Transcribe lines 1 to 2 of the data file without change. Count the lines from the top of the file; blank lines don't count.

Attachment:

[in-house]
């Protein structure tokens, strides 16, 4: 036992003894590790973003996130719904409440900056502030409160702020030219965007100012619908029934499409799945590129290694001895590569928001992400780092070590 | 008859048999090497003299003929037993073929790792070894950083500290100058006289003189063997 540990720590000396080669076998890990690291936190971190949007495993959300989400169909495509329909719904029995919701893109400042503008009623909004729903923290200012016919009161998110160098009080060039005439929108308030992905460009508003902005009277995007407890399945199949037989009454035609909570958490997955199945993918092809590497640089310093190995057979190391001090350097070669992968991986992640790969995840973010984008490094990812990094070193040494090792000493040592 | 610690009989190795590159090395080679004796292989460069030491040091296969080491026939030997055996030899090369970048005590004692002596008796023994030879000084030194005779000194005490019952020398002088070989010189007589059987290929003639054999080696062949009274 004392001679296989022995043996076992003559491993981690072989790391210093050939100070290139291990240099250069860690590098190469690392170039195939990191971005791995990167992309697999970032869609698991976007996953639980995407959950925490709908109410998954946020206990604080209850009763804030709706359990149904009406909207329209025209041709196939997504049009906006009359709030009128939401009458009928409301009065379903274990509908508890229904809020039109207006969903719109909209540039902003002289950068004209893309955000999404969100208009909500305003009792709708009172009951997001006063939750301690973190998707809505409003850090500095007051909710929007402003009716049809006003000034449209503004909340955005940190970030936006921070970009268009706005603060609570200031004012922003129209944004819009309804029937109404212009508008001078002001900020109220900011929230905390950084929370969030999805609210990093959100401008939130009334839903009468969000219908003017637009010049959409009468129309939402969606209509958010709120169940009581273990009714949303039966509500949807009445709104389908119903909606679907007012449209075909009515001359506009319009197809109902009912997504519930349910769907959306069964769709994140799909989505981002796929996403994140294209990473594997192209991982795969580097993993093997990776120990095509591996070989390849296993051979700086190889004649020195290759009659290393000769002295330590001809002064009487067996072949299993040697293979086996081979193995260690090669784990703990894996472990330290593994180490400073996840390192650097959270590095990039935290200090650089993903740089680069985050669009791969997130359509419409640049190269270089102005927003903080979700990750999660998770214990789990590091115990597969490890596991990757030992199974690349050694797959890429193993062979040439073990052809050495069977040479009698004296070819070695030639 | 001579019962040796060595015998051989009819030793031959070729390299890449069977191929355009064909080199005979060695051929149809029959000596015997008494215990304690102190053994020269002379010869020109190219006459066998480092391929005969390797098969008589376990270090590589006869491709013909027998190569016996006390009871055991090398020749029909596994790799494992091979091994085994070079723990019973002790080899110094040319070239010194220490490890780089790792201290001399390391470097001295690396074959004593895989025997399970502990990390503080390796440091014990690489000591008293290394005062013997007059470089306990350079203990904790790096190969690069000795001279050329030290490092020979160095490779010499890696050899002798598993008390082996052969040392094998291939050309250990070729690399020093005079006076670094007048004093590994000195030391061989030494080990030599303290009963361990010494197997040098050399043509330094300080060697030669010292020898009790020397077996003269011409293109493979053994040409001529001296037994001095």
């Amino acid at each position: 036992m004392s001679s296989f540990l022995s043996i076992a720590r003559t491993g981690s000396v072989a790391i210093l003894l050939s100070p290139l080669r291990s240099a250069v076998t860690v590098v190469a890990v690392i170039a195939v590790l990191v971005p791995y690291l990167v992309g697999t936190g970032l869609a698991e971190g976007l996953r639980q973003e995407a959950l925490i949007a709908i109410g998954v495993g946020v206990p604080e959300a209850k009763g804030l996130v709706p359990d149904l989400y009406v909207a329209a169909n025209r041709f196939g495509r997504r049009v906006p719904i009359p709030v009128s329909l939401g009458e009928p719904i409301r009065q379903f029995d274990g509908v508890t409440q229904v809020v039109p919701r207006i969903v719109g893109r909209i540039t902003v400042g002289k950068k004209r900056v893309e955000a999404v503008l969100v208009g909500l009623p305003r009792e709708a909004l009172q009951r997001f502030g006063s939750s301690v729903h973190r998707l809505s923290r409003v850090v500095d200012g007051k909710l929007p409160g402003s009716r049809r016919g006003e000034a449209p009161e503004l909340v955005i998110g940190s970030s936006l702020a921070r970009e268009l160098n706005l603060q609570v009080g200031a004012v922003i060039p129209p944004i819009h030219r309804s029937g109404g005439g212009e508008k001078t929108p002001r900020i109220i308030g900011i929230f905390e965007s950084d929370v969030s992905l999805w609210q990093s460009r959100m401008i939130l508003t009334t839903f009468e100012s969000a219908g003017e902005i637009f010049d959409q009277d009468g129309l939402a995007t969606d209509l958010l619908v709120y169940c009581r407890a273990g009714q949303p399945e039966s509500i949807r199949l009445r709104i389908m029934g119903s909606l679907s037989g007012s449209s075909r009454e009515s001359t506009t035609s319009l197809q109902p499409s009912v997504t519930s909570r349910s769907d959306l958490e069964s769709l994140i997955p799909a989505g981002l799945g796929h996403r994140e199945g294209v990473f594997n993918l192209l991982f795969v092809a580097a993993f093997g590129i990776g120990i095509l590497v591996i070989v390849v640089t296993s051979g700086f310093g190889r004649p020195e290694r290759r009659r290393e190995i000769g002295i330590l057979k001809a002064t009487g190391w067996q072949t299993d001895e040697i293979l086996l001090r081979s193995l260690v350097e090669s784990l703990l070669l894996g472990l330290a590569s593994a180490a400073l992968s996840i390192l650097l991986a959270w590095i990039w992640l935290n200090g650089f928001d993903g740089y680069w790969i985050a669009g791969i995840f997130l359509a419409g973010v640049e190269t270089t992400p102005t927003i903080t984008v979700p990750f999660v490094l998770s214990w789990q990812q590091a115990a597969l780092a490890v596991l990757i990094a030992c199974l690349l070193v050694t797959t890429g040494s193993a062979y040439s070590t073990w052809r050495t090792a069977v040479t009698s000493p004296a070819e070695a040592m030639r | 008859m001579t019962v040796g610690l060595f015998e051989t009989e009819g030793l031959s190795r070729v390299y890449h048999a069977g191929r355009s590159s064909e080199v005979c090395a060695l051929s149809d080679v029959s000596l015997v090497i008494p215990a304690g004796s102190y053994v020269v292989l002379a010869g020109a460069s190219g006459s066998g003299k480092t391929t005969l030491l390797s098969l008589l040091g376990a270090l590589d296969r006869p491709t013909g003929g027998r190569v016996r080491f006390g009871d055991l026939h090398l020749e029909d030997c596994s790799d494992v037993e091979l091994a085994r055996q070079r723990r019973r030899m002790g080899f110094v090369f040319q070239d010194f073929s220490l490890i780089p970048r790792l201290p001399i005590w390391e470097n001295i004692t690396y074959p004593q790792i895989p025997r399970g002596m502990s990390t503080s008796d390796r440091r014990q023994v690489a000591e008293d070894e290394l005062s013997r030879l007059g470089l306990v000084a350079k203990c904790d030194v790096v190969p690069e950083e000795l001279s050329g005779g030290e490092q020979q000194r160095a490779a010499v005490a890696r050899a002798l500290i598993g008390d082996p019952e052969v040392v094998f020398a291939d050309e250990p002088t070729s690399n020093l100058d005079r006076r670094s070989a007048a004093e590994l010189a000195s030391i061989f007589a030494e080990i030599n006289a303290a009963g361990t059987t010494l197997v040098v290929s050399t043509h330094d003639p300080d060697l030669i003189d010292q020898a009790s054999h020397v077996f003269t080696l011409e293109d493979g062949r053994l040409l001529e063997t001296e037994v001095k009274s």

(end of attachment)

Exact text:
[in-house]
């Protein structure tokens, strides 16, 4: 036992003894590790973003996130719904409440900056502030409160702020030219965007100012619908029934499409799945590129290694001895590569928001992400780092070590 | 008859048999090497003299003929037993073929790792070894950083500290100058006289003189063997 540990720590000396080669076998890990690291936190971190949007495993959300989400169909495509329909719904029995919701893109400042503008009623909004729903923290200012016919009161998110160098009080060039005439929108308030992905460009508003902005009277995007407890399945199949037989009454035609909570958490997955199945993918092809590497640089310093190995057979190391001090350097070669992968991986992640790969995840973010984008490094990812990094070193040494090792000493040592 | 610690009989190795590159090395080679004796292989460069030491040091296969080491026939030997055996030899090369970048005590004692002596008796023994030879000084030194005779000194005490019952020398002088070989010189007589059987290929003639054999080696062949009274 004392001679296989022995043996076992003559491993981690072989790391210093050939100070290139291990240099250069860690590098190469690392170039195939990191971005791995990167992309697999970032869609698991976007996953639980995407959950925490709908109410998954946020206990604080209850009763804030709706359990149904009406909207329209025209041709196939997504049009906006009359709030009128939401009458009928409301009065379903274990509908508890229904809020039109207006969903719109909209540039902003002289950068004209893309955000999404969100208009909500305003009792709708009172009951997001006063939750301690973190998707809505409003850090500095007051909710929007402003009716049809006003000034449209503004909340955005940190970030936006921070970009268009706005603060609570200031004012922003129209944004819009309804029937109404212009508008001078002001900020109220900011929230905390950084929370969030999805609210990093959100401008939130009334839903009468969000219908003017637009010049959409009468129309939402969606209509958010709120169940009581273990009714949303039966509500949807009445709104389908119903909606679907007012449209075909009515001359506009319009197809109902009912997504519930349910769907959306069964769709994140799909989505981002796929996403994140294209990473594997192209991982795969580097993993093997990776120990095509591996070989390849296993051979700086190889004649020195290759009659290393000769002295330590001809002064009487067996072949299993040697293979086996081979193995260690090669784990703990894996472990330290593994180490400073996840390192650097959270590095990039935290200090650089993903740089680069985050669009791969997130359509419409640049190269270089102005927003903080979700990750999660998770214990789990590091115990597969490890596991990757030992199974690349050694797959890429193993062979040439073990052809050495069977040479009698004296070819070695030639 | 001579019962040796060595015998051989009819030793031959070729390299890449069977191929355009064909080199005979060695051929149809029959000596015997008494215990304690102190053994020269002379010869020109190219006459066998480092391929005969390797098969008589376990270090590589006869491709013909027998190569016996006390009871055991090398020749029909596994790799494992091979091994085994070079723990019973002790080899110094040319070239010194220490490890780089790792201290001399390391470097001295690396074959004593895989025997399970502990990390503080390796440091014990690489000591008293290394005062013997007059470089306990350079203990904790790096190969690069000795001279050329030290490092020979160095490779010499890696050899002798598993008390082996052969040392094998291939050309250990070729690399020093005079006076670094007048004093590994000195030391061989030494080990030599303290009963361990010494197997040098050399043509330094300080060697030669010292020898009790020397077996003269011409293109493979053994040409001529001296037994001095």